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Hofbräuhaus München

Hofbräuhaus Festival Hall photo

ABOVE: A folklore show in the Festival Hall, which seats 900 guests. INSET BELOW: Personal mugs owned by Hofbräuhaus regulars, and a tourist working on his fitness regime.

photo of beer safeIn a city where beer flows more visibly than the River Isar, the name "Hofbräuhaus" runs second only to Oktoberfest as a tourist icon. But Munich's most celebrated beer hall isn't just a destination for visitors: According to the Hofbräuhaus management, about half of of the customers are regulars, the luckiest of whom keep their personal mugs padlocked in storage cages on the main floor.

The Hofbräuhaus München traces its origins to 1589, when Duke Wilhelm V commissioned a brewery near the site of the current building.

In 1607, Maximilian I built a Weißbier brewery on the Platzl (where the current beer hall is located), and in 1828, King Ludwig I opened the court brewery to the general public.

The brewery was moved to the River Isar in 1896, and in 1897 a new beer hall--the current Hofbräuhaus--opened its doors to thirsty Münchners, German tourists, and foreign visitors.

Hofbräuhaus München photoToday, the Hofbräuhaus München is owned by the city of Munich and operated by Wolfgang and Michael Sperger, whose parents were Hofbräuhaus landlords before them. The building can accommodate 3,500 beer drinkers and diners simultaneously, with 100 waiters and waitresses serving up to 30,000 guests on busy days.

Where to eat and drink:

The big and lively Schwemme, or main taproom, is on the main floor. It's the heart and soul of the Hofbräuhaus, with long tables, an oompah band, Bretzl ladies wandering the aisles with baskets of pretzels, and a capacity of 1,300 people.

A smaller connecting room, Stadelheim, was once reserved for staff from Munich's prison of the same name.

For a more refined atmosphere, head for the smaller Bräustube on the first floor (or second floor, if you're from the U.S.).

The Festival Hall--on the top floor--has traditionally offered a nightly "Bavarian Evening" buffet and folklore show. The price is reasonable, and the food is surprisingly good, with such specialties as crisp-skinned roast pork, sausages, grilled chicken, and a wonderful apple strudel in the all-you-can-eat buffet line.

 (The show is excellent, too, with first-rate musicians and customers who frequently jump up on tables during choruses of "In München steht ein Hofbräuhaus.")

In summer, up to 400 people can eat and drink in the tree-shaded beer garden.

  • Weisswurst and pretzel photoFun food fact: The Hofbräuhaus München's Weißwurst is made fresh every day at 4 a.m., in time for the 9 a.m. beer-with-breakfast crowd.

    The Hofbräuhaus claims that, if all of the sausages consumed each year were placed end to end, they'd extend 20 km or 12.5 miles.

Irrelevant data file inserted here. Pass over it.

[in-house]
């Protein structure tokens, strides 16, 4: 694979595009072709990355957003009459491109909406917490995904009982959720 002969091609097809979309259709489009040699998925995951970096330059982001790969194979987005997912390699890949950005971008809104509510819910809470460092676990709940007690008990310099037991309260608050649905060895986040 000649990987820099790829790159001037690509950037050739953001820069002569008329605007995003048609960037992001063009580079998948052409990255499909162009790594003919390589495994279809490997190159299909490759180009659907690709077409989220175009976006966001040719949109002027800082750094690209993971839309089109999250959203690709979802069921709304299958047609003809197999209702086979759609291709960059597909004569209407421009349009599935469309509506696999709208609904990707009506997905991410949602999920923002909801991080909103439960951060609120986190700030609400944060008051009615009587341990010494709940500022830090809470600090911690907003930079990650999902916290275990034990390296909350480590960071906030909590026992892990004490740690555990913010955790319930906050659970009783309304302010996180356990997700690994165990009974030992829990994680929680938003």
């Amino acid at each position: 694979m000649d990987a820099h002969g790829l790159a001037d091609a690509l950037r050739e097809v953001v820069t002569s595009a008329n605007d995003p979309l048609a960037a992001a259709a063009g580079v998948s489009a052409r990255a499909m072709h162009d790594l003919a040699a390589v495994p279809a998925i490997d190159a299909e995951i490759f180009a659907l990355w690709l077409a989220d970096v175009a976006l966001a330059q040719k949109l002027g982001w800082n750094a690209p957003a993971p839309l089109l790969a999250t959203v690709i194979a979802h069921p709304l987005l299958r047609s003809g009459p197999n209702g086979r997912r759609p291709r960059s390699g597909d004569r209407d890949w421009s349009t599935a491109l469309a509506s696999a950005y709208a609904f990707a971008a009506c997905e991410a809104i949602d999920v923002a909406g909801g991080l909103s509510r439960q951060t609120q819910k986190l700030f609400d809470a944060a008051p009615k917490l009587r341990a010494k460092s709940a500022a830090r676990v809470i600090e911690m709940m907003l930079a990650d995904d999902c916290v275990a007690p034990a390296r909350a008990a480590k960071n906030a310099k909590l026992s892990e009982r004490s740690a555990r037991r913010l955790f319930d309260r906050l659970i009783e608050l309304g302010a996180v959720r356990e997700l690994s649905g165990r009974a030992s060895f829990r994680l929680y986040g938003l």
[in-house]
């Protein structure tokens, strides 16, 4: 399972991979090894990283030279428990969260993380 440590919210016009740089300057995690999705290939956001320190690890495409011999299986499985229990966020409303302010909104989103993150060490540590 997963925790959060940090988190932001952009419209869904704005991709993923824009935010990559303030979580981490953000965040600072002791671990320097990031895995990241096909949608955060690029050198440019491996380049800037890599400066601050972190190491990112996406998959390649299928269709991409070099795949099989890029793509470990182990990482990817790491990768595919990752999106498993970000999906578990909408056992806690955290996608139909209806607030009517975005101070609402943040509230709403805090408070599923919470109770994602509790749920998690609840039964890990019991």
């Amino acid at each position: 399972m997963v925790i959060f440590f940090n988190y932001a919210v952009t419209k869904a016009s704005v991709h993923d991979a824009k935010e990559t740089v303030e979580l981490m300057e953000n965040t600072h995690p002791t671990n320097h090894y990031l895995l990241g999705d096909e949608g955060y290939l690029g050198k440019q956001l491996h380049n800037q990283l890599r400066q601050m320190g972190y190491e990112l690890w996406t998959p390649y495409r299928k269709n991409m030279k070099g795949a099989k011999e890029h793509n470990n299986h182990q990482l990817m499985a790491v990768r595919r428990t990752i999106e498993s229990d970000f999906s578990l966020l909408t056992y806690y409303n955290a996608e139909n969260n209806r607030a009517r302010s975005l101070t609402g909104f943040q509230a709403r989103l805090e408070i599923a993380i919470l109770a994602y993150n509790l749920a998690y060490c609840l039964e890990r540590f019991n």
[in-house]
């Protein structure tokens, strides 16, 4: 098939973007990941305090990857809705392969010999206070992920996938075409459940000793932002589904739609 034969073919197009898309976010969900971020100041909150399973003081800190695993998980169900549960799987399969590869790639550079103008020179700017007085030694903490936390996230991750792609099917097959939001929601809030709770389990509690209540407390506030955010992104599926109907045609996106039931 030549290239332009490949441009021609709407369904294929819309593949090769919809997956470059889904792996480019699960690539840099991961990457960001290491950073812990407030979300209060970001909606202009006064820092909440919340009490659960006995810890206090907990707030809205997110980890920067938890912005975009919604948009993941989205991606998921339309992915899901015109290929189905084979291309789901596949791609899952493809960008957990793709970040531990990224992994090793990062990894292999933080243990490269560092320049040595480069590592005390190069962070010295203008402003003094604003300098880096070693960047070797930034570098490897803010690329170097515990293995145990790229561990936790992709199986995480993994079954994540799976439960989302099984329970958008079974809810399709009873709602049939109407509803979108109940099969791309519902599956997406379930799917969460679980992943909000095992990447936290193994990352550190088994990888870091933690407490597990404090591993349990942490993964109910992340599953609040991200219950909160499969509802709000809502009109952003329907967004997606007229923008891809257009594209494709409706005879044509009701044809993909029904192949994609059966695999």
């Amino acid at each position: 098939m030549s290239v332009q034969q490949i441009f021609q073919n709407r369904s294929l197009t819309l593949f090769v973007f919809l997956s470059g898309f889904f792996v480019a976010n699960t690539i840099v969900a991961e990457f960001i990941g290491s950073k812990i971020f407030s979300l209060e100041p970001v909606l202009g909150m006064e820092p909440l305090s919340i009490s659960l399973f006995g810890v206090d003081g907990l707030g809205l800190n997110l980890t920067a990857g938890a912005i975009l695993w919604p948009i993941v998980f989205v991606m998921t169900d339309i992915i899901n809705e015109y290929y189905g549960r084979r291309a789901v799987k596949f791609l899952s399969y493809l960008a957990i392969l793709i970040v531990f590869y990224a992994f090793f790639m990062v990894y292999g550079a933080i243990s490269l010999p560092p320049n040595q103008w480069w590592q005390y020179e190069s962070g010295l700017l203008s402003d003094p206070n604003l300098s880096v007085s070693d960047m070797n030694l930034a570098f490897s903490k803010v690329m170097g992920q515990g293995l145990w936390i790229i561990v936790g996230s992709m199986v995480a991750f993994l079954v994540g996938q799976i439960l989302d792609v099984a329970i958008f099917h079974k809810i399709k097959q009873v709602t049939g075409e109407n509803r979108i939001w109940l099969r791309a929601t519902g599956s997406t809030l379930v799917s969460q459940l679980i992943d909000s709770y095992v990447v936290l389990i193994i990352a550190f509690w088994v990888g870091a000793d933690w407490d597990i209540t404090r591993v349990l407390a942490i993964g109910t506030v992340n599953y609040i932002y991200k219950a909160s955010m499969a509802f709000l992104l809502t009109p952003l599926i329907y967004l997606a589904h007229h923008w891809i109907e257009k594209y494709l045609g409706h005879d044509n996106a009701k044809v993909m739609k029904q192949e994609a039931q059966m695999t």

• Inebriation alert: The standard beer serving at the Hofbräuhaus is a Maß, or liter (unless you order the Weißbier, which comes in a slightly smaller glass). Alcohol content runs from 5.1 to 5.5 percent.

    The most popular beer nowadays is the "Hofbräu Original" lager or Helles; the dark, or Dunkles, is more traditional and is slightly stronger than the other regular varieties. (The strongest beers of all are the Oktoberfestbier, with 6.3 percent alcohol, and the springtime Maibock, which has a 7.2-percent alcoholic punch.)

Hoffrauhaus band photo

ABOVE: The Hofbräuhaus München oompah band makes its rounds of the Schwemme, or main taproom, on the ground floor.

Location of the Munich Hofbräuhaus:

The Hofbräuhaus is on the Platzl, within a couple of minutes' walking distance of the Marienplatz in downtown Munich.

For more information, see the Hofbräuhaus Web site.

Hours and shopping:

The Hofbräuhaus opens daily at 9 a.m., including Christmas and other major holidays. Closing time is midnight, with drinks being served until 11:30 p.m.

The Hofbräuhaus München has a shop inside the main entrance where you can buy everything from traditional stoneware beer mugs to logo wear and trinkets. (Merchandise is also available for purchase online.)

Table etiquette:

In the taproom and beer garden, it's customary to share tables. If you feel awkward sitting down with strangers, try visiting when the Hofbräuhaus is less crowded (e.g., outside of normal meal hours or after 10 p.m.).

Important: Don't sit at tables that are marked "Reserviert." The Hofbräuhaus has many drinking associations, clubs, corporate groups, etc. that meet on a regular basis, and you won't be welcome if you plop yourself down at a table reserved for German Patent Office workers or police pensioners.

Web links:

Hofbräuhaus München
The official site has historical anecdotes, photos, restaurant menus, and more. Text is available in German, English, and Russian.

Beer Drinker's Guide: Hofbräuhaus
Larry Hawthorn, author of The Beer Drinker's Guide to Munich, deplores "the arrogance of the management and the service crew" (a not altogether fair judgment, in our opinion), but he still gives the Hofbräuhaus a 4½-beer rating on a scale of 5 for "one of the wild-and-craziest evenings you'll spend in Munich."

Also see:
Munich Guide - Beer
Munich Beer and Oktoberfest Museum

About the author:

Durant Imboden photo.Durant Imboden is a professional travel writer, book author, and editor who focuses on European cities and transportation.

After 4-1/2 years of covering European travel topics for, Durant and Cheryl Imboden co-founded Europe for Visitors (now including Germany for Visitors) in 2001. The site has earned "Best of the Web" honors from Forbes and The Washington Post.

For more information, see About Europe for Visitors, press clippings, and reader testimonials.

2nd inset photo copyright © Andreas Weber.